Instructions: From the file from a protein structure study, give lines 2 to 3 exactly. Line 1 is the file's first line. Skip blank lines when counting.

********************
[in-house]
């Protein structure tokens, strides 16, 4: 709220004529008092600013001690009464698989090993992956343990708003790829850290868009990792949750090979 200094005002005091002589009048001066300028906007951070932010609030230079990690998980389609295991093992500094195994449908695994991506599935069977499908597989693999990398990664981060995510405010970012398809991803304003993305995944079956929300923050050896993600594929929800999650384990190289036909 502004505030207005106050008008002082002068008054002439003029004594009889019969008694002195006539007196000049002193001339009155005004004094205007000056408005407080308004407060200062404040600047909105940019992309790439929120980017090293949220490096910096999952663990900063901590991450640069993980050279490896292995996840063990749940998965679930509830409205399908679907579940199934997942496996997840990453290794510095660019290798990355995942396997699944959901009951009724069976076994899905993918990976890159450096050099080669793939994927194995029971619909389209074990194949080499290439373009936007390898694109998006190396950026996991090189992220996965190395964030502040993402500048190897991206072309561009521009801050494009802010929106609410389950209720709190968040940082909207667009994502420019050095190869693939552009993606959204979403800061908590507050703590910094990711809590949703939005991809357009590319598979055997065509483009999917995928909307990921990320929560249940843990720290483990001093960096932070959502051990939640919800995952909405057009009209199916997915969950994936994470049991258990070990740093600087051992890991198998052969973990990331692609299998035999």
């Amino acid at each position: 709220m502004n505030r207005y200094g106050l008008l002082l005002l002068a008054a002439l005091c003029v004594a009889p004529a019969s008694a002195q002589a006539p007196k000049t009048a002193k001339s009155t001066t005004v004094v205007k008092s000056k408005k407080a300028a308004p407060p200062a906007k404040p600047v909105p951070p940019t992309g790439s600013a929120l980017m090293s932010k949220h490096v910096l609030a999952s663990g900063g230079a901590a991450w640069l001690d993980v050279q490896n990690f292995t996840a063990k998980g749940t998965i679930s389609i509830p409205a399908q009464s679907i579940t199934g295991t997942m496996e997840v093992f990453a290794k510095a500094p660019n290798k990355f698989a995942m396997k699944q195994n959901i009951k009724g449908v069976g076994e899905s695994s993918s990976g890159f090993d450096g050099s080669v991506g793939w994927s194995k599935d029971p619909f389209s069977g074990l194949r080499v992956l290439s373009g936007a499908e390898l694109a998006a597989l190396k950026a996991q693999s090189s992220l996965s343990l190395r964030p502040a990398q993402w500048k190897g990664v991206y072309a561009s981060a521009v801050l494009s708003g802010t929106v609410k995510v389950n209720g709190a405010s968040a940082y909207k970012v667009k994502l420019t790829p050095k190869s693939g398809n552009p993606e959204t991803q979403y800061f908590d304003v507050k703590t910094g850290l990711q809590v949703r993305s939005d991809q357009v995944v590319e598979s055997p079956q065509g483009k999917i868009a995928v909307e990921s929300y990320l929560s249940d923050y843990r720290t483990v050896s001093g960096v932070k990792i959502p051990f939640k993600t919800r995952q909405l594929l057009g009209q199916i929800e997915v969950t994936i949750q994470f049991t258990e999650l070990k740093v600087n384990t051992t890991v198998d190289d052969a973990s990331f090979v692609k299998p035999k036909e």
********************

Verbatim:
């Protein structure tokens, strides 16, 4: 709220004529008092600013001690009464698989090993992956343990708003790829850290868009990792949750090979 200094005002005091002589009048001066300028906007951070932010609030230079990690998980389609295991093992500094195994449908695994991506599935069977499908597989693999990398990664981060995510405010970012398809991803304003993305995944079956929300923050050896993600594929929800999650384990190289036909 502004505030207005106050008008002082002068008054002439003029004594009889019969008694002195006539007196000049002193001339009155005004004094205007000056408005407080308004407060200062404040600047909105940019992309790439929120980017090293949220490096910096999952663990900063901590991450640069993980050279490896292995996840063990749940998965679930509830409205399908679907579940199934997942496996997840990453290794510095660019290798990355995942396997699944959901009951009724069976076994899905993918990976890159450096050099080669793939994927194995029971619909389209074990194949080499290439373009936007390898694109998006190396950026996991090189992220996965190395964030502040993402500048190897991206072309561009521009801050494009802010929106609410389950209720709190968040940082909207667009994502420019050095190869693939552009993606959204979403800061908590507050703590910094990711809590949703939005991809357009590319598979055997065509483009999917995928909307990921990320929560249940843990720290483990001093960096932070959502051990939640919800995952909405057009009209199916997915969950994936994470049991258990070990740093600087051992890991198998052969973990990331692609299998035999």
């Amino acid at each position: 709220m502004n505030r207005y200094g106050l008008l002082l005002l002068a008054a002439l005091c003029v004594a009889p004529a019969s008694a002195q002589a006539p007196k000049t009048a002193k001339s009155t001066t005004v004094v205007k008092s000056k408005k407080a300028a308004p407060p200062a906007k404040p600047v909105p951070p940019t992309g790439s600013a929120l980017m090293s932010k949220h490096v910096l609030a999952s663990g900063g230079a901590a991450w640069l001690d993980v050279q490896n990690f292995t996840a063990k998980g749940t998965i679930s389609i509830p409205a399908q009464s679907i579940t199934g295991t997942m496996e997840v093992f990453a290794k510095a500094p660019n290798k990355f698989a995942m396997k699944q195994n959901i009951k009724g449908v069976g076994e899905s695994s993918s990976g890159f090993d450096g050099s080669v991506g793939w994927s194995k599935d029971p619909f389209s069977g074990l194949r080499v992956l290439s373009g936007a499908e390898l694109a998006a597989l190396k950026a996991q693999s090189s992220l996965s343990l190395r964030p502040a990398q993402w500048k190897g990664v991206y072309a561009s981060a521009v801050l494009s708003g802010t929106v609410k995510v389950n209720g709190a405010s968040a940082y909207k970012v667009k994502l420019t790829p050095k190869s693939g398809n552009p993606e959204t991803q979403y800061f908590d304003v507050k703590t910094g850290l990711q809590v949703r993305s939005d991809q357009v995944v590319e598979s055997p079956q065509g483009k999917i868009a995928v909307e990921s929300y990320l929560s249940d923050y843990r720290t483990v050896s001093g960096v932070k990792i959502p051990f939640k993600t919800r995952q909405l594929l057009g009209q199916i929800e997915v969950t994936i949750q994470f049991t258990e999650l070990k740093v600087n384990t051992t890991v198998d190289d052969a973990s990331f090979v692609k299998p035999k036909e």